How can this be?

If you follow sports at all, you’ll understand that so much of the game is won or lost by that 5″ space between the ears. Winning teams put in the practice and discipline. They execute their plays with precision.

But, somehow something creeps into their thinking…

We’re good enough…”

That other team doesn’t have a chance…”

“We’re the shoe-in…”

And then the other team – that no one sees any hope of winning – comes out hungry. They out hustle the assumed champions. They see small mistakes that are being made and they take full advantage. And then the crowd starts to notice. “How can the score be this close!?” And then the crowd sees their champions falter. They witness the battle that is going on in the players’ minds. The underdogs are pulling away. The underdogs are winning. The underdogs are cutting down the nets as victors.

Here’s our reminder for today: As leaders, don’t assume the victory. Work for it. Keep the fires of passion burning in your team. Remind them of their mission. Cast your vision. Keep your team forging ahead. Execution of the mission is critical. Don’t assume anything. Work towards that win, every day, with every encounter, in every action, with every decision.

When your team wins, make sure they have left their A game on the court. Celebrate with them. Prepare them. Help them fine tune their skills. And then ramp up to do it again and again.

Own your game | The best motivational gym and workout quotes

Taking a Moment to Connect

I am working near one of my groups this week. About 30 minutes ago, one of our newest team members walked up and asked if he could chat. He wanted to tell me what he was learning from a book I bought for him a month ago. He also asked what activities I had been involved with recently. I shared with him my experiences with our local Chamber of Commerce annual meeting as well as the leadership networking group I co-founded with my brother (www.firstfridaysfw.org). We talked of attending events together to get some networking experience under his belt.

Just a few moments, I was reminded of the power of staying close to your teams. I currently work in another building or at home most of the time. But this brief encounter reminded me how much touch points such as this one charges my batteries. Question: what do you do to connect with your teams?

Trust & Vulnerability

So a manager you lead approaches you to say they need time off to deal with significant family issues. You can hear the tension in their voice. What do you do?

  1. Listen to them. Hear their emotion. Accept that emotion.
  2. Ask appropriate questions. “Are you worried about work?” “What can I do to help you and your family during this time?” Connect with your team member.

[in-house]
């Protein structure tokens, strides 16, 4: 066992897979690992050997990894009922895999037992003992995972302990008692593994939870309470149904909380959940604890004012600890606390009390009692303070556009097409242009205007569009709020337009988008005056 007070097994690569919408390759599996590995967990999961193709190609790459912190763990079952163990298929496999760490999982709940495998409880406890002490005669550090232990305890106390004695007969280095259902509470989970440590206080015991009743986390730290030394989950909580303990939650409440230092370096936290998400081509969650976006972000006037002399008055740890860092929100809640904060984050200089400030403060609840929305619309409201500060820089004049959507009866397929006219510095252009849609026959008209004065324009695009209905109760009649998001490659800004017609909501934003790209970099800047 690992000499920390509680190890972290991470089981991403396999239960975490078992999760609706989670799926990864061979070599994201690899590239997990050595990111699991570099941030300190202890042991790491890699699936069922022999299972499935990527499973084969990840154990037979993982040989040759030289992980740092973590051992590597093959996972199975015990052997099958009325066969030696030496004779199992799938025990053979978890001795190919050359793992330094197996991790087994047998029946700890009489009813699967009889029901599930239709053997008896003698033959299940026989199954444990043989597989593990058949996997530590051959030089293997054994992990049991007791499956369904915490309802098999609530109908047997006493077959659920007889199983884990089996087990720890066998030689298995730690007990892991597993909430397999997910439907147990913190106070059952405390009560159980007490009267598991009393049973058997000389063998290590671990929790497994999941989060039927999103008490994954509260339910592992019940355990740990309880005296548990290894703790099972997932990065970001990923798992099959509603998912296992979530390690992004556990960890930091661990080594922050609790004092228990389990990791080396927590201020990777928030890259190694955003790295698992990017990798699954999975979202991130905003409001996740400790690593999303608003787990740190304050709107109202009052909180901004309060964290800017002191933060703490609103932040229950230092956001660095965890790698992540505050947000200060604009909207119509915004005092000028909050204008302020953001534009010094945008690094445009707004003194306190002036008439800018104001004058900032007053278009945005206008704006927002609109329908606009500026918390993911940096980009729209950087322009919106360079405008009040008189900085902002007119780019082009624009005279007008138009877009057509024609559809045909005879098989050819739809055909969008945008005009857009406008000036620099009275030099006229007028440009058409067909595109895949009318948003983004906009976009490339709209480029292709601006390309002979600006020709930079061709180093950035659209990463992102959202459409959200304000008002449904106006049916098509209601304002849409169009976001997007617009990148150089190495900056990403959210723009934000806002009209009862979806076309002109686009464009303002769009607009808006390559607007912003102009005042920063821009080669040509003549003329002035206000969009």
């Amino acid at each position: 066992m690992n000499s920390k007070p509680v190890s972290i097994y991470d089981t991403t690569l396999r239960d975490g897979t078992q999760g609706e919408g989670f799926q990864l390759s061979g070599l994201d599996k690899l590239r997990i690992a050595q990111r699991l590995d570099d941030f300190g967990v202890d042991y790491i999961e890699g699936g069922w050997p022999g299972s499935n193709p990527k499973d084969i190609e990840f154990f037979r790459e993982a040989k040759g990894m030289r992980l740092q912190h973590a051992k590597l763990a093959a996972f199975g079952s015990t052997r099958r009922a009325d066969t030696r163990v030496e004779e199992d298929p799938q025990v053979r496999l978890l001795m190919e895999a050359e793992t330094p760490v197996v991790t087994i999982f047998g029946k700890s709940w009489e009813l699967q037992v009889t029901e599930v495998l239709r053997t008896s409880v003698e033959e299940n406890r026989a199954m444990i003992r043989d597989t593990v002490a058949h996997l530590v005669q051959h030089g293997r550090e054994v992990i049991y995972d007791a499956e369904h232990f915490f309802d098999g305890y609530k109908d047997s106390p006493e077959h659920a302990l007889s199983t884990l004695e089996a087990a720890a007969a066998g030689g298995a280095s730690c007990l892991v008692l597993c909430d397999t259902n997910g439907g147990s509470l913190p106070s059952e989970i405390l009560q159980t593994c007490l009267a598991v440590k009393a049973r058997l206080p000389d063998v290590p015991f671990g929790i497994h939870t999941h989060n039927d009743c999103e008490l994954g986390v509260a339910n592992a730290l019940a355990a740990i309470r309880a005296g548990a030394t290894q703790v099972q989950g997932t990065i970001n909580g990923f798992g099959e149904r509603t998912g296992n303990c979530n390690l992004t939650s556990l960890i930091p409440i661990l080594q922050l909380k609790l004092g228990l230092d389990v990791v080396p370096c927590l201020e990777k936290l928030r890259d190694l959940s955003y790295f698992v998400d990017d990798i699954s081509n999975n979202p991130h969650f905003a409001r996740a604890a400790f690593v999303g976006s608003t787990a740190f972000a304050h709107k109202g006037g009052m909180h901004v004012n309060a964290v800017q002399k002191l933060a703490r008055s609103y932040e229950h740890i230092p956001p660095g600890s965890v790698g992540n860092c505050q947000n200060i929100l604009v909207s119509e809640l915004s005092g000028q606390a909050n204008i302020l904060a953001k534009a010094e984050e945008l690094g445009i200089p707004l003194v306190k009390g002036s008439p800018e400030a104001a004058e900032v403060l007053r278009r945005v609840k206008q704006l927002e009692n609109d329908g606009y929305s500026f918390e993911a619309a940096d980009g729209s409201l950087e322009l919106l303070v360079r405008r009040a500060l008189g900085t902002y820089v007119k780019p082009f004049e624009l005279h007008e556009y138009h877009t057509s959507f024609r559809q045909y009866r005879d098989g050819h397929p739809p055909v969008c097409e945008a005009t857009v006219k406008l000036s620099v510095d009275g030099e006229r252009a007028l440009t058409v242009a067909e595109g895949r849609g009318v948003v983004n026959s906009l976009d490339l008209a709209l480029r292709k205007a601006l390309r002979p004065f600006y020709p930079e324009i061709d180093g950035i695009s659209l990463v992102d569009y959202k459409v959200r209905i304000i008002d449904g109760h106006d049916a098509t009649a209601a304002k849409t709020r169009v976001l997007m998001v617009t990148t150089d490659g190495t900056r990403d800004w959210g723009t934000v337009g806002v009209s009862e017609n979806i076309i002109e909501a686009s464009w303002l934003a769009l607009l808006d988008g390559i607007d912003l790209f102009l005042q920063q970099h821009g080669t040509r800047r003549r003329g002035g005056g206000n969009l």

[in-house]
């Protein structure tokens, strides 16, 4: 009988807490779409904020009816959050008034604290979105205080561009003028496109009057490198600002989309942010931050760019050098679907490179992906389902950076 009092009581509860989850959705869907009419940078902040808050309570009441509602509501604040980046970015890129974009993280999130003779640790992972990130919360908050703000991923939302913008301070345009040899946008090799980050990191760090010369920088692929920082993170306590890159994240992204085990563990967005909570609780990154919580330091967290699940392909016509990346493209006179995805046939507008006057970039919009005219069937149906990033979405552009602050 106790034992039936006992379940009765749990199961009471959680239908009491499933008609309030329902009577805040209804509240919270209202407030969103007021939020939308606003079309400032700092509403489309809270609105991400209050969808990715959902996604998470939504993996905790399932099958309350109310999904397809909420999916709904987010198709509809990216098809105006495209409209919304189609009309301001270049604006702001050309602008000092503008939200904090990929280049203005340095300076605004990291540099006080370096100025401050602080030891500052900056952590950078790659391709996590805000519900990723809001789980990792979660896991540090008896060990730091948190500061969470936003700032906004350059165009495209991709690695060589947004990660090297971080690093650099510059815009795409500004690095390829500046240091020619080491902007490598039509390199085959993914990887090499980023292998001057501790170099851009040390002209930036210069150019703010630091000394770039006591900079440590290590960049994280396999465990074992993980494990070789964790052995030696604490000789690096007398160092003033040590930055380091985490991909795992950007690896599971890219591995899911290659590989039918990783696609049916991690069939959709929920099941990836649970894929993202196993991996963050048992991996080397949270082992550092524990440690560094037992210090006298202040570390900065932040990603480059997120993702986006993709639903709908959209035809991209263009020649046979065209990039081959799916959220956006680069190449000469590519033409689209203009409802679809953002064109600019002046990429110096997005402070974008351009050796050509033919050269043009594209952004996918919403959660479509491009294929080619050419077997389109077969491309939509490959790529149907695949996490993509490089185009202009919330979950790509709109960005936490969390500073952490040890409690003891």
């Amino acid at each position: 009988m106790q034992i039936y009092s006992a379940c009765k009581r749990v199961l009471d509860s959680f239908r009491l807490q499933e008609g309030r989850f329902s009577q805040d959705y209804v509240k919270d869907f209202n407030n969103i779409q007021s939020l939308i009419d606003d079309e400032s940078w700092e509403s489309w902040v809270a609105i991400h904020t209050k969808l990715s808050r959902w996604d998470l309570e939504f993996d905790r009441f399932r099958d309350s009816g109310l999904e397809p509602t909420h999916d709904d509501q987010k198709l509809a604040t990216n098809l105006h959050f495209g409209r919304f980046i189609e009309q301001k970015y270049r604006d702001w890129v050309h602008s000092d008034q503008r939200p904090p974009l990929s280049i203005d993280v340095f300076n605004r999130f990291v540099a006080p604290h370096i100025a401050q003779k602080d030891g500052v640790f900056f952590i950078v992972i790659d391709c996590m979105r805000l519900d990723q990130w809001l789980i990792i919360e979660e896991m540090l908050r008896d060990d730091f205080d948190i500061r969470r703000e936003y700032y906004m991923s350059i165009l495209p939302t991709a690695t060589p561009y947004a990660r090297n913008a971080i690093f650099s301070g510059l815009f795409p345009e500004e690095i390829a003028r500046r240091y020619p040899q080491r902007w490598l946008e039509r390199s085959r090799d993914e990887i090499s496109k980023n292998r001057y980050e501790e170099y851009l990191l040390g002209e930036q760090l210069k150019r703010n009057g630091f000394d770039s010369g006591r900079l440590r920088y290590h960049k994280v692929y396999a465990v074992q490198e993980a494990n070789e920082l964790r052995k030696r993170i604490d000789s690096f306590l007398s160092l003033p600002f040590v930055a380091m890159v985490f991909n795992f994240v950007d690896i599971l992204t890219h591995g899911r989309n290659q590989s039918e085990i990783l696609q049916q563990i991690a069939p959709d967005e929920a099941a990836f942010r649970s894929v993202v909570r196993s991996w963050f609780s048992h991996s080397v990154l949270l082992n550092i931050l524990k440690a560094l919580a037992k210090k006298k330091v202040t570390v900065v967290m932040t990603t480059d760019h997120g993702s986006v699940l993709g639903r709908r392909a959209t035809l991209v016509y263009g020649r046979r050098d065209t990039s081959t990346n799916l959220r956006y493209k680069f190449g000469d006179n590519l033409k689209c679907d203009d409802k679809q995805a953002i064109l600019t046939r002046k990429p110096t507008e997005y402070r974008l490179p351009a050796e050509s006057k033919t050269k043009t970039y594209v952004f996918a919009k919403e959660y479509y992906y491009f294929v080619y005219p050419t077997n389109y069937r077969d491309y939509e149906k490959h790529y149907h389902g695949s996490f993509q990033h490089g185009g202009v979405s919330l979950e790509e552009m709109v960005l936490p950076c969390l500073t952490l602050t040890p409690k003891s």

3. Feel. Feel what they are feeling. If you are not an emotional person, that’s ok. Work hard to empathize with them. They need to know you understand (even in part) what they are going through.
  4. Think. Think of actionable things YOU can do to make them feel less guilty about work, take the load off of their shoulders and place the work load on you and their team members. It’s not a forever thing, but you can communicate and demonstrate “we are here for you” during this difficult time.
  5. Act. Set up a time to meet prior to their leave of absence to plan the course of action.
  6. Follow-up/Follow-through. Keep the communication going for the entire team. Touch base with this team member.

This is a crucial time to communicate how much you value your team member. Difficult times come – that’s life. But with some intention, care and concern, as well as humanity, you help your team member navigate through their current stormy waters.

If you have built trust within your team, this is a critical time to put that to the test. Allow vulnerability. Allow tears. Encourage communication and promise it. Be human.

VULNERABILITY QUOTES [PAGE - 22] | A-Z Quotes

What Happens When You Appreciate a Team Member

Kim Harrison writes: “Appreciation is a fundamental human need. Employees respond to appreciation expressed through recognition of their good work because it confirms their work is valued by others. When employees and their work are valued, their satisfaction and productivity rises, and they are motivated to maintain or improve their good work. Gallup studies show employee recognition is the key factor influencing employee engagement, and therefore organizational performance.”

When was the last time you took the time to write a note or email of appreciation to a team member of yours? Or even shared this with them face-to-face (or via Skype/Zoom)?

For some leaders, this is difficult. Hopefully, the old-school thought patterns are fading away (i.e. “You get a paycheck – there’s your appreciation from me!”). Maybe some leaders are afraid that if they give this affirmation to an employee, that employee will no longer work hard to be successful for the company (this was actually said to me years ago). And then, some leaders have never had this modeled in their own lives.

But as leaders, it is critically important that we exercise this appreciation muscle with our team members. Here is what I have found to be impactful.

APPRECIATION:

  • Make it specific. Appreciate them and tell them why. What brought this on from you (especially if this is new for you)? Tell them what they did that caused this appreciation.
  • Make it personal. Recognize the individual’s work. Don’t dilute it by being vague. If you would like more of what you are seeing in them, fan the specific flame in your appreciation. You will see that they will will be inspired to do more, be more (see above quote).
  • Make it timely. Catch someone doing the right thing and let them know soon. It does not take long to write a specific, personal appreciation note/email. They will connect the dot from what they did that is bringing on this appreciation and your encouragement. Weeks or months later will not work. Appreciate now or very soon.

Employee Appreciation Quotes & Sayings | Employee Appreciation Picture  Quotes